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A wasted opportunity

Last update - Wednesday, March 3, 2010, 10:51 By Priya Rajsekar

Last week’s report by Catherine Reilly on An Garda Síochána’s ‘double standard on faith’ was a very interesting read. It has been mentioned time and again by other writers in other columns, but often it seems religion – which is meant to integrate – is used to the opposite effect, with adverse consequences.

The one thought that came foremost to my mind was that it just does not make sense. Why would any occupation that counted on the bravery and integrity of its employees say no to a Sikh man or woman? Time and again throughout history, Sikhs have proven their mettle and have lived as the epitome of courage, honesty and perseverance – the very qualities that would enrich the police or military force of any country.
So why would the Gardaí turn their backs on such an opportunity by denying admission to a Sikh man merely on religious grounds?
Without question, they could only gain from employing a Sikh man’s services. Surely, the benefits far outweigh the cons of ‘accommodation’ or ‘inclusion’.
Whether or not religious symbols are to be permitted in Ireland’s police force – and whether or not the Sikh turban is somehow detrimental to its interests and objectives – is a debate that will probably not be resolved in the foreseeable future, given how long it usually takes for radical changes to be adopted by institutions that are set in their ways.
In the meantime, purely in the context of human resource strength and basic logic, unquestionably the Gardaí will miss out on a valuable opportunity. If anything, measures should be taken to encourage more Sikhs to join – as well as other young immigrants, irrespective of nationality or religion.
Indian history – especially during the independence struggle – bears testimony to the invaluable contributions of the Sikh community, many of whom were at the frontlines, leading the nation’s fight for freedom.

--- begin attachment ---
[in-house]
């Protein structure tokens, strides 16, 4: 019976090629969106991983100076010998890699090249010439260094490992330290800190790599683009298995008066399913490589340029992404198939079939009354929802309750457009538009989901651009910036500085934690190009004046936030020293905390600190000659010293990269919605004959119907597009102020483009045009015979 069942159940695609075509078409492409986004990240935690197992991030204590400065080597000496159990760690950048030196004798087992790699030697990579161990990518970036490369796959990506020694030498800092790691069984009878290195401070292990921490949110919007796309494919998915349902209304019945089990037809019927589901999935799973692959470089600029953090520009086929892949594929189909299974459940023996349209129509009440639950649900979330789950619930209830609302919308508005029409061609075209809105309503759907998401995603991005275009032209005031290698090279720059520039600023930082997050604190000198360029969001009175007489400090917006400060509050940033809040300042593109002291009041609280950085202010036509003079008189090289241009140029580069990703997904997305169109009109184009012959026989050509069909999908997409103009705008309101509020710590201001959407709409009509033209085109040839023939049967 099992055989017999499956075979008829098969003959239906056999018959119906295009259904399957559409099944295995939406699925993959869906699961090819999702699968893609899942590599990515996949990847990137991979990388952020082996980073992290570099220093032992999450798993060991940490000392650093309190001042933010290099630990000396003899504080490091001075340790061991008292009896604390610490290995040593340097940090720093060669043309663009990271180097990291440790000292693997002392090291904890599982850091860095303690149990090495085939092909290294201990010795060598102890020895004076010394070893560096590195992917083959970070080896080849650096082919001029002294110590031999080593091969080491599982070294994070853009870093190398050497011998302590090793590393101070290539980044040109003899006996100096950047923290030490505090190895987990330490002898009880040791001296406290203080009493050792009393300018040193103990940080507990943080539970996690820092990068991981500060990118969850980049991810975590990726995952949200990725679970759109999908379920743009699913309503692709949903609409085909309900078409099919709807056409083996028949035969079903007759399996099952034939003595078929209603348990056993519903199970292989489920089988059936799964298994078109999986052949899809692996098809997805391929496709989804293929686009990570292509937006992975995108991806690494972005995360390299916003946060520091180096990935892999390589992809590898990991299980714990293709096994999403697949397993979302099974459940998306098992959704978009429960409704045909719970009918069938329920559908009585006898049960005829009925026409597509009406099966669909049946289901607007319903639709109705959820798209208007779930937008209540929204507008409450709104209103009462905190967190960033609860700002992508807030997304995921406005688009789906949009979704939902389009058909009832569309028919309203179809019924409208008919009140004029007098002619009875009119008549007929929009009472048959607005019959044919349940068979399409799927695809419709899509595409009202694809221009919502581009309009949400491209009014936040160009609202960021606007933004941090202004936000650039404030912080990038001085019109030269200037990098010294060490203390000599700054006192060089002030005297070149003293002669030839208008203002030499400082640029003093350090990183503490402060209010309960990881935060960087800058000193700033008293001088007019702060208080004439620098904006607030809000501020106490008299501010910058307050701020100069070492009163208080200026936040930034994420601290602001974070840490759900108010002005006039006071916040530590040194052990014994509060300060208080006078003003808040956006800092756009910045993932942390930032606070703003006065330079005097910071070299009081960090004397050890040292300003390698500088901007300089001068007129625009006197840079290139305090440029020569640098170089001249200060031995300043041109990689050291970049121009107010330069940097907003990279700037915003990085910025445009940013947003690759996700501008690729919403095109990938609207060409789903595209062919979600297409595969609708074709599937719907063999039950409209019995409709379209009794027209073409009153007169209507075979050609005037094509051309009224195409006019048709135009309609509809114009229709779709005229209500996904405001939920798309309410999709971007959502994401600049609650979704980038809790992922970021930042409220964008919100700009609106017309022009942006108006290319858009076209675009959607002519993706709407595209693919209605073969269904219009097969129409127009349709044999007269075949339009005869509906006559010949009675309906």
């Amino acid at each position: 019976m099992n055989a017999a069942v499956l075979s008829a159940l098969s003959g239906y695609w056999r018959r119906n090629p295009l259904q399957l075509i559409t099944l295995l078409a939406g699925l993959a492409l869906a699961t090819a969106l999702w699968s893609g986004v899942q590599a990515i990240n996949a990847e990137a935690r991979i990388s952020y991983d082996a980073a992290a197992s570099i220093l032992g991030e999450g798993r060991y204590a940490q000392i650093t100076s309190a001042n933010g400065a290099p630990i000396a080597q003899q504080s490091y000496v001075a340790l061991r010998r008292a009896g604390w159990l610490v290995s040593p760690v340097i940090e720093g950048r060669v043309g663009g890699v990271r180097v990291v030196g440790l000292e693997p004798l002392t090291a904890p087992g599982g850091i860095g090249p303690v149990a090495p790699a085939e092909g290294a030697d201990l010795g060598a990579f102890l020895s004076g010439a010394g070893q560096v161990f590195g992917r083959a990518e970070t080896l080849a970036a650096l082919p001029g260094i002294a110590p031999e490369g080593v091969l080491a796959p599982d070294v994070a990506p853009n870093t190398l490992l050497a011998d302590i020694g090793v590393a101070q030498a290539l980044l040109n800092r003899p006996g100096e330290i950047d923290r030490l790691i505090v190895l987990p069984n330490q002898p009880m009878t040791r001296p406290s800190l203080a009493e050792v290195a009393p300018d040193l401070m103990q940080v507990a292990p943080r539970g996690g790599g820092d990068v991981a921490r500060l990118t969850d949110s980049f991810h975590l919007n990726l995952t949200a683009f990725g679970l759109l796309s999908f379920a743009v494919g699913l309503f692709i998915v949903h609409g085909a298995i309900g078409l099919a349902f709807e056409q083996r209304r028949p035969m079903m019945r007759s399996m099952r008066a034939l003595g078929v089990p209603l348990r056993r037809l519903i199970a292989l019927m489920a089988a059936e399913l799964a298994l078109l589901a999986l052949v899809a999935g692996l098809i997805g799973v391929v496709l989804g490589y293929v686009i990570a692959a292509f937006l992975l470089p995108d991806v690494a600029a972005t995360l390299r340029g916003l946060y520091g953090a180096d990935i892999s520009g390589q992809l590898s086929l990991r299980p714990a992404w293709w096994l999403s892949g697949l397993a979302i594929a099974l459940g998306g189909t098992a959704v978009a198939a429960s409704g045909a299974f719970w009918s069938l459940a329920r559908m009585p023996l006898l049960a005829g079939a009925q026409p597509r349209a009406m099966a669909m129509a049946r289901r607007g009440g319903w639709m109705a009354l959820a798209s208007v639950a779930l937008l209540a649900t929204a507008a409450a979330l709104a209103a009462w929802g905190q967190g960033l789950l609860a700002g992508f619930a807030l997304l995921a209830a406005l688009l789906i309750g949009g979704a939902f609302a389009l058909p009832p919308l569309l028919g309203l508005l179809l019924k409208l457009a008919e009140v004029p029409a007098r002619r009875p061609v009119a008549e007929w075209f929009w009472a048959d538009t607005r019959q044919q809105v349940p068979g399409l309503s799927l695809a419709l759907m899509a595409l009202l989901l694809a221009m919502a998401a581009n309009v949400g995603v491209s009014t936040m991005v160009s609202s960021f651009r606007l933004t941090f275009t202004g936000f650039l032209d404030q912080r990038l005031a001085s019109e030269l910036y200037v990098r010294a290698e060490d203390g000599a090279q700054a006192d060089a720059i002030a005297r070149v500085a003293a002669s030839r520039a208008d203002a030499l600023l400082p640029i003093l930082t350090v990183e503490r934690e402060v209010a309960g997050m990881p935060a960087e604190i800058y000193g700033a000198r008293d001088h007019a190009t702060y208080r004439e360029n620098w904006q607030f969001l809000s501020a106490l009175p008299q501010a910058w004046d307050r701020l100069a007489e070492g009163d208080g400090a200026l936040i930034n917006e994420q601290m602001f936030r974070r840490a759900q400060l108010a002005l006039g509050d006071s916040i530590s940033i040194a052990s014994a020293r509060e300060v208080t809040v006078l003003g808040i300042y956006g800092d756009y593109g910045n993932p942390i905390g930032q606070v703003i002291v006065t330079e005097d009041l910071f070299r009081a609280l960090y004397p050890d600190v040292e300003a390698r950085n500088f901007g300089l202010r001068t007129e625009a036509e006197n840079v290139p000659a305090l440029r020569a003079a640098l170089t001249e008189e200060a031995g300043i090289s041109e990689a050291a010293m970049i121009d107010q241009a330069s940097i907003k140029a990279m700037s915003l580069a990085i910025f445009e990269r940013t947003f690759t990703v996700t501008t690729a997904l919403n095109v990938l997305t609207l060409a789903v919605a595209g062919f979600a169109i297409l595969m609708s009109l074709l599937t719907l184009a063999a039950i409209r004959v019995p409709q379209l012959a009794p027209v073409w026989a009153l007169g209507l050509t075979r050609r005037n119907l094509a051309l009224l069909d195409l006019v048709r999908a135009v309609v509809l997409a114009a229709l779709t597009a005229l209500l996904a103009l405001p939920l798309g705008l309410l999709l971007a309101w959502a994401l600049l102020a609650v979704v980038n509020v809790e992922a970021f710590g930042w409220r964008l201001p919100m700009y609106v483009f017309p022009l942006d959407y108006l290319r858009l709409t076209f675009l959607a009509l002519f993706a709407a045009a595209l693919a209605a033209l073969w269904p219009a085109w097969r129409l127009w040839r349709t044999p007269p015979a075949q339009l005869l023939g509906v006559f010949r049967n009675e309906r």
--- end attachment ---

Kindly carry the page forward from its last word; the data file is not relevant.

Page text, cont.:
Without discrimination, without fear, several thousands of brave Sikh soldiers fought for India, and members of the community continue that service to this day as leaders in the Indian armed forces.
Sikhs have enriched India and their adopted countries not just in the military forces but in every conceivable sphere of activity. The contributions of the current Indian Prime Minister, Dr Manmohan Singh’s, are just one easily recognisable example.
The issue is not limited to Sikhs, of course. Blinded or hindered by established belief systems, stereotypes and outdated regulations, we often do ourselves a huge disfavour by discriminating against people who could make a significant contribution.
If the backgrounds and cultural wealth of immigrants are weighed in their favour and counted as a positive, there is a whole world of opportunity that Ireland can tap into. Instead, every day in subtle, discreet ways, in almost every sphere of activity, a person’s ethnicity and religion is used as a millstone to drag him or her down – resulting in a loss not just for the affected person, but for the country as a whole.
As we stand witness to the dying roars of the Celtic Tiger, our only hope of resuscitation lies in joining forces and pooling our individual strengths to rejuvenate the economy and the State. All it takes is a large enough heart and an open mind. Is that too much to ask for?

Priya Rajsekar is a freelance writer and co-founder of College Canteen (, a social network dedicated to students and academics.

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